If you’ve read anything about the Donora smog of 1948, you’ve probably read about how the town’s doctor’s traveled on foot or by car around Donora and Webster during the smog, doing whatever they could to prevent residents from suffocating. Let’s get to know five of those heroic physicians: DeWees Brown, Herbert Levin, Ralph Koehler, Ed Roth, and William Rongaus.
DeWees E. Brown
DeWees Englert Brown was a general surgeon in town. Born in McKeesport on June 3, 1898, Brown set up his practice at 501 McKean Avenue. He and his wife, Helen, had one child, as near as can be determined: DeWees Harold Brown, who also became a physician and practiced as an internist in Burlington, VT. DeWees Brown died in Burlington on Oct. 19, 1959. He was 61.
Herbert J. Levin
Herbert Julian Levin was born on May 23, 1908, in Paterson, NJ, and did his internship and residency at St. Francis Hospital in Trenton. He and his wife, Margaret, had five sons and two daughters. He set up a general medical practice in Donora, where he served the community for nearly 40 years. He was on staff at three area hospitals — Connellsville, Charleroi-Monessen, and Monongahela — and was active in numerous associations in the area. He belonged to the Ohav Shalom Synagogue in Donora and the Temple Beth Am in Monessen. Levin also served as an associate editor of the Medical Bulletin of Washington County.
Levin died Jan. 27, 1976, at Presbyterian University Hospital in Pittsburgh, now UPMC Presbyterian Hospital. He was 67.
Ralph W. Koehler
Born Aug. 19, 1900, in tiny Reynoldsville, PA, seventy miles northeast of Pittsburgh, Ralph Waldemar Koehler was one of Donora’s eight physicians. His father, Roman Koehler, served as managing editor of the Donora American newspaper and was Donora’s first justice of the peace.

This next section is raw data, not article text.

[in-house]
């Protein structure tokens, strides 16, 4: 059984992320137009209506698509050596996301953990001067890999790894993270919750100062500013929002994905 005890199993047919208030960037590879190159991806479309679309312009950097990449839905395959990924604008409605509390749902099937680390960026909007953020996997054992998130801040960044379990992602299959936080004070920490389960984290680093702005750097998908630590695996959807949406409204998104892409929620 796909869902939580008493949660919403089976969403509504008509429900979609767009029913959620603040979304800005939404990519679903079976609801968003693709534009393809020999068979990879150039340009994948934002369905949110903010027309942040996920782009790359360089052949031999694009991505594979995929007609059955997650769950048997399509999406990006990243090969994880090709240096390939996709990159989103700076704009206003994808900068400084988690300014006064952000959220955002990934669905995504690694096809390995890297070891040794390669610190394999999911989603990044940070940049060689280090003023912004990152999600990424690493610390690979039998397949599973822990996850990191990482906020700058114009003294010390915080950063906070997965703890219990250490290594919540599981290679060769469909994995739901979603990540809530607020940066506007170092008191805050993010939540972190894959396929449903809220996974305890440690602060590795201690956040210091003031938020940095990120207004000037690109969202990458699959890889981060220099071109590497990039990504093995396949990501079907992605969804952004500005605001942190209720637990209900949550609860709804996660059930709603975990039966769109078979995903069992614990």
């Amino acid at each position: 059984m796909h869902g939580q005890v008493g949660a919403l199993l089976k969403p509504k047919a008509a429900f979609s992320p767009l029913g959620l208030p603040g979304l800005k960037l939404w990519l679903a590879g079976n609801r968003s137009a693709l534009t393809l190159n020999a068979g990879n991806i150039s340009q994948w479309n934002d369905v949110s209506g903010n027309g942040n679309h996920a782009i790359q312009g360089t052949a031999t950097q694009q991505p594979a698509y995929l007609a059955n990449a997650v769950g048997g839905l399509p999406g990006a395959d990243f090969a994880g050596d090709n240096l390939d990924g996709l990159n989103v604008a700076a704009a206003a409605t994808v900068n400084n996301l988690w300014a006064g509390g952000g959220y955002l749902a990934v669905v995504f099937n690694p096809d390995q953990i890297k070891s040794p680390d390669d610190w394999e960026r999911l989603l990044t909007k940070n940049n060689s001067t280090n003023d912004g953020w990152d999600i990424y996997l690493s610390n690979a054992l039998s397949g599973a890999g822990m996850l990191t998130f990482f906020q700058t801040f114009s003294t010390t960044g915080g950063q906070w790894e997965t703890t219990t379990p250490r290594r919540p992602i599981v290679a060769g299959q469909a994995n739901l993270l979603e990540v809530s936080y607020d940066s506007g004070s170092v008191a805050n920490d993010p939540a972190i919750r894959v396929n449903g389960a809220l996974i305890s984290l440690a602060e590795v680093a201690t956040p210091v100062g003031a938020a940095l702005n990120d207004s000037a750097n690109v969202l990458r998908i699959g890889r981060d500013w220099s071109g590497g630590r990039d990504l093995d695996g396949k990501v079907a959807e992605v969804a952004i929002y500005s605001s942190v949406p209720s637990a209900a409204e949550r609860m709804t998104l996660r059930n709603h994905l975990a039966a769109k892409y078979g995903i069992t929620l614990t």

After graduating from the University of Pittsburgh School of Medicine Ralph set up practice in Donora at 501 McKean Avenue, across the hall from the office of DeWees Brown. He practiced there for a number of years, and in 1958 was joined by his son, Donald, who had also become a physician. Koehler survived diabetes, two heart attacks, and a stroke before succumbing to heart failure on April 30, 1967. He was 67.
Edward Roth (no middle name) was born in Homestead, PA, on April 20, 1907, about a year after his Austrian parents, David and Julia Roth, had arrived in America. After graduating from college, he sought entry to medical school.
Roth applied to many of them, including those in Pittsburgh, only to be rejected because of his faith. Growing up Roth encountered his share of antisemitism. He was called a “dirty Jew” more times than he could count. “In the family,” recalled Roth’s nephew, Jerry Harris, “we always talked about how he couldn’t get into Saint Louis University because of the rampant antisemitism.” SLU was Roth’s first choice.
Roth was finally accepted at and graduated from Washington University, practicing first in New York City and later setting up practice in Donora. He and Ralph Koehler ended up creating a joint practice downtown.
Roth was, by all accounts, the essence of an old-time family doctor. With soft features, kind eyes, and an enviable bedside manner, Roth was able to gain the trust of pretty much every patient who came through the door.